Have you seen Mazda’s latest advert for their new CX-3 model? It’s an animated production that the company describes as “telling a true African fairytale story”.
It begins at the scene of a beautiful wedding. A beautiful bride-to-be, Thandi, approaches her traditionally and somewhat royally dressed groom. But, something is wrong. She cries tearfully indicating her reluctance to marry this older and unattractive gentleman. He leers menacingly at her as she reaches out to take his hand. A handsome man, TK, storms in and urges her to leave with him invoking audible gasps from the wedding guests. He pulls her away and they escape to his Mazda CX-3. As they drive off, her groom (remember him?) yells out in anger and they are pursued by his henchmen. On motorbikes no less.
The result is a high-speed chase from the countryside to a city (reminiscent of Johannesburg), featuring the speed and smooth steering quality of the car. When they reach the city, TK drives ahead of a speeding train in an exhilarating, Matrix-ish moment that separates him from the rest of the bikers. The advert ends with Thandi and TK tenderly kissing each other and some contemplation of the beautiful city scenery.
I really wanted to like this advert. It is nice to see an international brand recognise African culture and the demographic it is advertising to. Drawing upon the cultural heritage of our country and our language in the creation of the advert is something that deserves applause. The advert also portrays our country with a sense of modernity. There are shots of city skylines, our yellow and grey Metrorail trains and signs of industry. Not a single shot of a tourist-approved giraffe or African-style hut are seen — the traditional go-to points of reference for our country’s depiction. I can also appreciate the attempt at a more complex narrative that explores the tension between modern and traditional life in Africa.
But, this is about all the advert gets right and its “defy convention” tagline becomes downright laughable.
Firstly, it can be construed as guilty of colourism, portraying the heroic central characters with lighter skin and eyes in comparison to their predominantly brown-eyed, darker-skinned antagonists. This characterisation is troubling for a society where dark skin is arguably valued less causing many to turn to hazardous skin-bleaching treatments in the pursuit of lighter skin tones.
One can make a case that the advert denigrates traditional values by portraying traditional life as stifling, conservative and hostile while a move to the city (signifying modern values) is liberating and a positive change. Also consider the use of traditional attire of Thandi’s lecherous groom in comparison to the Western clothing choice for TK, her saviour.
However, the exploration of gender roles within the narrative is particularly worrying. The advert’s treatment of women within the advert is sexist and grossly offensive. Thandi shows little agency throughout the proceedings. She exists merely to be leered at and the prize of TK. She is visibly emotional and shows signs of anxiety contrasting against TK’s rational and calm persona. Thandi is also voiceless while both TK and her unnamed former groom have dialogue. The other notable women in the advert — the groom’s other wives — don’t come off any better. They are portrayed as jealous, unattractive and clearly indifferent to the signs of anguish Thandi displays as she marches towards an unsavoury fate.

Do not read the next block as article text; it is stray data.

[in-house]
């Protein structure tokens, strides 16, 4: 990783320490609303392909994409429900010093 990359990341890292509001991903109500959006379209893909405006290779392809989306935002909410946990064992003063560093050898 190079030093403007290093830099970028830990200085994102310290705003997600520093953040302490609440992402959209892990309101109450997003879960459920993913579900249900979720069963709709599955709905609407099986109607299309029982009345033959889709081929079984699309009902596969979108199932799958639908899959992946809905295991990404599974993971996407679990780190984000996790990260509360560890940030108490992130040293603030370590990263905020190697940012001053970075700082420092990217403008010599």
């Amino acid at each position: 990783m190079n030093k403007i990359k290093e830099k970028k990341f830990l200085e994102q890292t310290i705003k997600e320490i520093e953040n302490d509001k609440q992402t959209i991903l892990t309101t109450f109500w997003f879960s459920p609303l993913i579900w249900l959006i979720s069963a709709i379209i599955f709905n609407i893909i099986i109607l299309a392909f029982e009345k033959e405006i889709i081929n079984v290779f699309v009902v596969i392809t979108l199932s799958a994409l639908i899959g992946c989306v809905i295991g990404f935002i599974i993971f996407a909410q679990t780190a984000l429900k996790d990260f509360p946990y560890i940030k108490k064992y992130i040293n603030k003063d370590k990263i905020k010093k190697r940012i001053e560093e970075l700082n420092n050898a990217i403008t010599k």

The only time Thandi is shown taking action of her own is during the chase scene when she discards her wedding dress outside her window knocking over one of bikers in the process. It is debatable whether this was active decision-making on her part and only leads to another problematic aspect of her portrayal. Upon removing her wedding gown, Thandi is shown to be realised with disproportionally large breasts. This wouldn’t ultimately be a problem on its own but Thandi is also given features that have doomed many a Disney princess for decades: A very slender figure, doe-like eyes and delicate hands.
This sends several messages to the audience — some more subtle than others. It suggests that women are passive, mild-mannered and easily scared individuals that require rescuing by a “Prince Charming” type figure. It encourages the notion that for women to be desirable and worthy of being rescued, they should aspire to meet unrealistic standards of beauty and behave in a certain manner. It plays on the idea that in the pursuit of a man’s attention, women are “bitchy” towards each other. Men are also not spared as the advert places pressure on men to be strong, dominant stoic saviours for women. It also reproduces the tired notion that if you buy the car you will get the girl.
So why does this all matter? Adverts bombard us on a daily basis and they are incredibly persuasive. Studies indicate that exposure to stereotypical advertising can reinforce stereotypes about gender roles. There is evidence that macho advertising can encourage the audience to “adopt violent or sexually aggressive tendencies”. And, most frightening of all, studies indicate that children are incredibly receptive to advertising and its messages on gender.
The saddest part is that the team that handled the creation of the advert was actually made up of a group of diverse and talented individuals with an awareness of their audience. The result of their efforts, however, fits in with some of Mazda’s previous gems (read this). This could have proven to be an amazing opportunity to “defy convention” but Mazda has chosen to ride a very well-worn path in the depiction of gender roles within society.
Image – Screengrab of the Mazda CX-3 advert.
Sortition offers inclusiveness and creates a diverse, non-partisan government and it asks citizens to take responsibility for their governance